Tuesday, January 24, 2017


By John Rogers

Before the trip
1 - Search the internet for possible photo opps...
I use Trekearth, 500PX, Flickr and also CIA World Facebook. Don't rely on Lonely Planet type books as they are usually out of date by the time they are published.
Google Earth is great for finding locations and discovering likely viewpoints.
Also google "Where to photograph in xyz? destination.
Read forums for other people's first-hand experiences, especially on how to access difficult areas for photography and what time of year is best to go.

Once I know the names of potential photo locations, I’ll do more research. Which time of day has the best light? How difficult is it to reach certain vantage points? What time does an attraction open, and when will tourist traffic be low? What will the weather be like?

2 - List of camera gear to take... Check off list.
3 - Make a page with all your Travel Dates on it. Time can get lost when travelling over borders and time zones.
4 - make up a check off list with all non photography items to take. Shirts, toothbrush etc.
5 - Have some proof of your gear so when returning it can be proven that it was not purchased overseas.

I use small tupperware containers to keep my memory cards in till I get home.
Always take a backup camera.. spare batteries too.
Tripod. You’ll have greater creative control over your camera’s manual settings when using a tripod. This doesn’t mean you have to lug a tripod around with you absolutely everywhere. I don’t.
But for tack sharp landscapes, low-light photography, self-portraits, flowing water shots, and sunsets/sunrises, a travel tripod makes a huge difference. Take Black Card for landscapes which can be used when the problem limited dynamic range occurs. Or take graduated filters.
Take Zip Lock plastic cooking bags. They are good for covering in rain or when going from hot to cold.
If you purchase any equipment overseas, don't forget TRS (Tourist Refund Scheme).
Purchase 60 days prior to leaving OZ. $300 or more of goods from a ingle store. To calculate your refund = divide by 11%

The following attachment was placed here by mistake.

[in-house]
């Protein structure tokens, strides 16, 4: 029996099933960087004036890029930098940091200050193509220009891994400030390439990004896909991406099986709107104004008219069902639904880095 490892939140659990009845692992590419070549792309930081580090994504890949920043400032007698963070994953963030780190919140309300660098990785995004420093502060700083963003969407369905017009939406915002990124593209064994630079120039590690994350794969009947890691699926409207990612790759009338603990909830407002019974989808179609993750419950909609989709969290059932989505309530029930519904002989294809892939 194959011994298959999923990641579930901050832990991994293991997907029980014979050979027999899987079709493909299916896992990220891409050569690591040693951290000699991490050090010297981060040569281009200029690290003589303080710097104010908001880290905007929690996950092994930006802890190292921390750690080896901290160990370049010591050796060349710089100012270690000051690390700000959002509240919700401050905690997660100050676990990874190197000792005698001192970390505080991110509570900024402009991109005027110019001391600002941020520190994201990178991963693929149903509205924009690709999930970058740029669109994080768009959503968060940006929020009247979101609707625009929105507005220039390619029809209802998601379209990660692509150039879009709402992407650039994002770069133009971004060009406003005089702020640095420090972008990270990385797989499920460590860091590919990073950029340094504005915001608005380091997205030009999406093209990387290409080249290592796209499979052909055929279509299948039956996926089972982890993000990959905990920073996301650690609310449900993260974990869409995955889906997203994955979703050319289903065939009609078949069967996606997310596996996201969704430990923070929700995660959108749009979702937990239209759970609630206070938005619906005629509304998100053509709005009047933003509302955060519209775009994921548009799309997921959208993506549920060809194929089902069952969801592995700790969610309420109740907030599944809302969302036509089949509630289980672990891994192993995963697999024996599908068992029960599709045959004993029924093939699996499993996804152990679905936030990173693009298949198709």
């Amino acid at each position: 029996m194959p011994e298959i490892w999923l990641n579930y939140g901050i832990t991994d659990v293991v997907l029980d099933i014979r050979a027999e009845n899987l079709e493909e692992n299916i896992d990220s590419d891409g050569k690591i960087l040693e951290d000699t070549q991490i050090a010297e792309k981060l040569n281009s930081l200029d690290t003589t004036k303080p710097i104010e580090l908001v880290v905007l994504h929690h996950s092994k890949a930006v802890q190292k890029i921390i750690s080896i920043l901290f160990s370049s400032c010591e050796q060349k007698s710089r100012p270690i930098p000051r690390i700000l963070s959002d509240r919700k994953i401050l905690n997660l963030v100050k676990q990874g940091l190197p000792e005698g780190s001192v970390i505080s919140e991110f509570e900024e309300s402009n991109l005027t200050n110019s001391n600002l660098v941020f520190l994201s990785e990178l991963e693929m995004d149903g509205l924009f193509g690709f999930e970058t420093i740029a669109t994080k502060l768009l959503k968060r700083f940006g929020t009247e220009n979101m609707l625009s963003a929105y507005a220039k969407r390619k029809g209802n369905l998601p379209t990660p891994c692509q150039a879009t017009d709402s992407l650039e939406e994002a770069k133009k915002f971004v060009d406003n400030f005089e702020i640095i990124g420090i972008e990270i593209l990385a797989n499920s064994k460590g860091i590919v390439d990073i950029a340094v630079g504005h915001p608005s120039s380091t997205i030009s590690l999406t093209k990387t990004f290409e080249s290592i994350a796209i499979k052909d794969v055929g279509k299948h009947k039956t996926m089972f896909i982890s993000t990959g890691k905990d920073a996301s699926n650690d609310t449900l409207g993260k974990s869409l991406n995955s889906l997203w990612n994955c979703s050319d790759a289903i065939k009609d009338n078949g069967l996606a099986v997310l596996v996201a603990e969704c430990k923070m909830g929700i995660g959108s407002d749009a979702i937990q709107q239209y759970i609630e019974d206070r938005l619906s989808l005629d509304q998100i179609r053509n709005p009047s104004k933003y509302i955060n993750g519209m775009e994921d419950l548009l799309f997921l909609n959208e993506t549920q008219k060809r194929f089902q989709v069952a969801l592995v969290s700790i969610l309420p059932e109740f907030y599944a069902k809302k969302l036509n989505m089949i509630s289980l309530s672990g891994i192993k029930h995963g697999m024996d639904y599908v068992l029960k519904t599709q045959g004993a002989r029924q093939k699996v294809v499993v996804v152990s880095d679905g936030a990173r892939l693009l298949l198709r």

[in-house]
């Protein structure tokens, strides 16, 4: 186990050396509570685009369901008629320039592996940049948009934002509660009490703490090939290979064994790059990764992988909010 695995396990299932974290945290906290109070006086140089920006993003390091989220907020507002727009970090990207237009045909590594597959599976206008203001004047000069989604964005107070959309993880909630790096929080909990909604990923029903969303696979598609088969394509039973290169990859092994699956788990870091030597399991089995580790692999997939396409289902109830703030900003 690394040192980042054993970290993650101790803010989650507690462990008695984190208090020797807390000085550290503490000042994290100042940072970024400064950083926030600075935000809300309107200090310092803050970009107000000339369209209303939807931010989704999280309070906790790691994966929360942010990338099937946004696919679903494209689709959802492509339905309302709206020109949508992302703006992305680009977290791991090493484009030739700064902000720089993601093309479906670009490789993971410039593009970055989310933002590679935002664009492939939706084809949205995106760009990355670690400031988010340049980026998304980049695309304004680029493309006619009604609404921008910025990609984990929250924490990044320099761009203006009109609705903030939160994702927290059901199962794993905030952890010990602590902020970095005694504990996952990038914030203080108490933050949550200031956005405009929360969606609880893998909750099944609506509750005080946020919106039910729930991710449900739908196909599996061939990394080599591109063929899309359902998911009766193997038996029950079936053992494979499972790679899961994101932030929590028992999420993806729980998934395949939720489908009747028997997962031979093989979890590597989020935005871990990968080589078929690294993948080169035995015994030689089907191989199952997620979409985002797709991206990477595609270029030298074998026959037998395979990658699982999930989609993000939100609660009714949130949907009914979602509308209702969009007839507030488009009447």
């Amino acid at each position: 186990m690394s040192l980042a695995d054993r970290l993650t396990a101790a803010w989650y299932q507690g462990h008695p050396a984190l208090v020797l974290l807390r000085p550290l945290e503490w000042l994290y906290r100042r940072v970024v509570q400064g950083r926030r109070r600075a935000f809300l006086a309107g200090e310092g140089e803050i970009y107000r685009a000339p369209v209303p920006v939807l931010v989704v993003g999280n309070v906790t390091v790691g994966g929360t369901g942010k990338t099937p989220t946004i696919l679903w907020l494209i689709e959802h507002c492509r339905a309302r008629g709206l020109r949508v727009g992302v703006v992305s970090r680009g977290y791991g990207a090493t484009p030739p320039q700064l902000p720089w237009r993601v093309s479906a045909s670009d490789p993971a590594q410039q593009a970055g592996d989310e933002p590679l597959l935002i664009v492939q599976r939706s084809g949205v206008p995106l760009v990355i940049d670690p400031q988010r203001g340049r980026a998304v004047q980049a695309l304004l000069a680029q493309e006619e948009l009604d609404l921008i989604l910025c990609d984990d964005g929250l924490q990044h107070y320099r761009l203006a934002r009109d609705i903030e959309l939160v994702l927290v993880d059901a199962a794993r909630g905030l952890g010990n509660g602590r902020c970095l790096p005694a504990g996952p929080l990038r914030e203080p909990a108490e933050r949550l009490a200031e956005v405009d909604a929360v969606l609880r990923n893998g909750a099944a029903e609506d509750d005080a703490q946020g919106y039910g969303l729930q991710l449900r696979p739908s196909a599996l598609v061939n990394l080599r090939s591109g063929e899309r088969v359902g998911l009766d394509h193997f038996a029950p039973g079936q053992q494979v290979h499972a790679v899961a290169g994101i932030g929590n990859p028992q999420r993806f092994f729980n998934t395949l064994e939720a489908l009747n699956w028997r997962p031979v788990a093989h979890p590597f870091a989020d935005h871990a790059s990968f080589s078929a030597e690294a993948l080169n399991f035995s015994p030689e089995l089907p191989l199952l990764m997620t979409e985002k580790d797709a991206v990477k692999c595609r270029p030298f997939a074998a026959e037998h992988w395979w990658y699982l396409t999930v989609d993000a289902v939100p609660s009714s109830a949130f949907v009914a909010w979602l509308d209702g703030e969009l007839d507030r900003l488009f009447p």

Don't Obsess Over Equipment
Want to know what photography gear I use? Well, here you go. But if you went out right now and bought all that stuff, not only would it be super expensive, I guarantee it won’t improve your photography skills.
Why? Because the gear you use is not what makes a great photographer. Just like the type of brush a painter uses doesn’t make them a great painter. It’s knowledge, experience, and creativity that makes a great photographer.
Camera companies are much better at marketing than paintbrush companies. That’s why you think you need that $3000 camera. Trust me. You don’t.
Professionals use expensive gear because it allows them to produce a greater range of images. For example, extremely low light star photography. Or fast-action wildlife photography. Or because they want to sell large fine-art prints.
Instead of buying new equipment, spend time learning how to use your current camera’s settings. It’s a far better investment, and cheaper too!
I make a point to make the cameras look crappy and old. Duct tape and patches holding them together and hiding logos. Thieves find it hard to sell old pieces of junk. It also throws custom officers off in many countries as they can get suspicious of lots of good camera gear.
My camera bag is not the usual typical camera bag, so it doesn't yell 'CAMERAS'. Less conspicuous and cheaper too.
Take Bike Rack Wire and Lock for attaching your bag or equipment to furniture.
I use a Blue Belt Money belt. CLICK HERE
Take pics of your luggage before going. Copy down serial numbers, .include your name and camera serial number on Image Data, so if stolen you can track it down on online using  STOLEN CAMERA FINDER.COM.
I take a Long Sheathed Lock and Key for doors and lockers.
I use Travel Insurance Direct and get a Yearly Policy for approx. $400 which covers the world.
Always take your equipment as Carry-On luggage. If it's overweight put some lenses in your coat pockets. They don't weigh people as yet. Also baggage handlers just love camera equipment.
I look at postcard racks and talk to locals. Figure out how Many sunsets you will see at this destination. Also place thought into locations that are ok to shoot in bad weather.. a grey day may be great for monochrome shots.
The best subjects to shoot when it rains
Waterfalls! Not only because there's plenty of water, but the overcast conditions provide soft, even light for a low-contrast image.
Woodlands come alive with colour under overcast conditions, as direct sunshine tends to be too high-contrast/distracting.
The early bird gets the worm. I’m sure you’ve heard that phrase. Well it’s also very true for travel photography. Light is the most important ingredient for great photography — and soft, warm, morning light creates amazing images.